FOXBORO — Just how tough are the Ravens and what did Bill Belichick say in remembrance of Pearl Harbor Wednesday in Foxboro? WEEI’s Mike Petraglia and Ryan Hannable discuss inside Gillette Stadium.
|Bill Belichick on lessons of Pearl Harbor on 75th anniversary of attack: ‘[It’s] what the response was from our nation’||at 10:25 am ET|
FOXBORO — On the 75th anniversary of the attack that changed the course of history forever, Bill Belichick took time to recall his naval roots and the lessons learned from Pearl Harbor, lessons that he continues to impart on his team to this day.
“It’s a pretty big day in our history, certainly in naval history,” Belichick said. “For me, the lesson on Pearl Harbor and for us as a team and individually I would say, is not what happened on Dec. 7, although that was a lesson there, but the response and what the response was from our nation, from our military, from our civilians, from our population to battle the world on two fronts and win both of them.
“What this country did under [Franklin] Roosevelt’s leadership as well as the multiple military leaders and to go fight in Europe and go fight in Southeast Asia and Japan in response to what happened on December 7, 1941 is pretty impressive.”
Belichick’s father, Steve, served in the Navy in World War II, something that greatly influenced the younger Belichick when he was growing up. Steve Belichick would return from his service and spend a lifetime working as an assistant football coach at the Naval Academy.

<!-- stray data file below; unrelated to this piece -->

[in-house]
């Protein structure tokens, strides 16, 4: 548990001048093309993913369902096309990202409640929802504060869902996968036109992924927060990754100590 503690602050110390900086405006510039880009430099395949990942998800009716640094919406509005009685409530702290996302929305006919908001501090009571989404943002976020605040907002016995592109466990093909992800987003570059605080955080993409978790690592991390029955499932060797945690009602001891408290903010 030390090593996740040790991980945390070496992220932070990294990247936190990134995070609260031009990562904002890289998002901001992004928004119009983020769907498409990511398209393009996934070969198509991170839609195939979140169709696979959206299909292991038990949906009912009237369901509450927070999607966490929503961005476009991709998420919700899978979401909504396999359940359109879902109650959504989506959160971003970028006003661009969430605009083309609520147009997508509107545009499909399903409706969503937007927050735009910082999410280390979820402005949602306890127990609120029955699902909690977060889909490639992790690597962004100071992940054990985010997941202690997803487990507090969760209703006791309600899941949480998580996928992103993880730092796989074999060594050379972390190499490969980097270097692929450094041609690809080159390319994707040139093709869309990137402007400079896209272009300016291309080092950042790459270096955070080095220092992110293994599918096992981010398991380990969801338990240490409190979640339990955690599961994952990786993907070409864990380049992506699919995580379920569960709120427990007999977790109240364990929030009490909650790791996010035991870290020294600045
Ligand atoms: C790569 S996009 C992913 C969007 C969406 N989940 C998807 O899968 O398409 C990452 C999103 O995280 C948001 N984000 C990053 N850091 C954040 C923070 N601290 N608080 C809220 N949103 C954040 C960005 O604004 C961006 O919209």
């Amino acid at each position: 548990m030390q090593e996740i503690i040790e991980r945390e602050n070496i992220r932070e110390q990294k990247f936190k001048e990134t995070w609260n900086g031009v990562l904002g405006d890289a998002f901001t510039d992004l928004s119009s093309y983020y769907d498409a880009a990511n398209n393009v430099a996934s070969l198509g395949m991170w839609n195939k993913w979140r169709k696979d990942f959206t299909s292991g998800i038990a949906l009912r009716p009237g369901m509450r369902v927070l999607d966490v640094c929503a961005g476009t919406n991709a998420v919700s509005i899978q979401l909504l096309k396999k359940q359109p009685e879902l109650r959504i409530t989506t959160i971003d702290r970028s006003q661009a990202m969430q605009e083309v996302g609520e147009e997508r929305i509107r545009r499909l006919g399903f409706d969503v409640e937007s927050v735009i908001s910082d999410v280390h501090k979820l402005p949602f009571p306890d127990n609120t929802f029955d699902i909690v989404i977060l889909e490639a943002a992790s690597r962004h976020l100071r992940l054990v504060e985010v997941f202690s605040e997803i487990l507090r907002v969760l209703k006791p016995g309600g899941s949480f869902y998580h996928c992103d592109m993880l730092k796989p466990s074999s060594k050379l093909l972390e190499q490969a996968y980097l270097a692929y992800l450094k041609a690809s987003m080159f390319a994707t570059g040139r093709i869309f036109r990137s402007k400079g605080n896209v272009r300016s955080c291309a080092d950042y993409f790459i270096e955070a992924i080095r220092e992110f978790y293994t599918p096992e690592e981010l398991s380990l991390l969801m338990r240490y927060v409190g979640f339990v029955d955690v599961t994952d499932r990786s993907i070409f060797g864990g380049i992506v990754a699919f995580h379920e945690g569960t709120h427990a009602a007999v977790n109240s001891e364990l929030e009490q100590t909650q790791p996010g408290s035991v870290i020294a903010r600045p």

“I remember my dad talking a lot about that, and when it happened, when he found out and then when he went into the Navy and went to Great Lakes and eventually went to Europe and eventually went to Okinawa,” Belichick continued. “It was a tough time for this country but it was a great example of the patriotism of citizens, men, women, fighting together, pulling together and being victorious in a lot of different ways.
“It’s special, special day, one we hope we don’t have to see again. Tough day for the Navy but they responded, they bounced back. The Battle of Midway was really a huge turning point. Had that not gone the way it did, I don’t know. Probably been a longer fight.”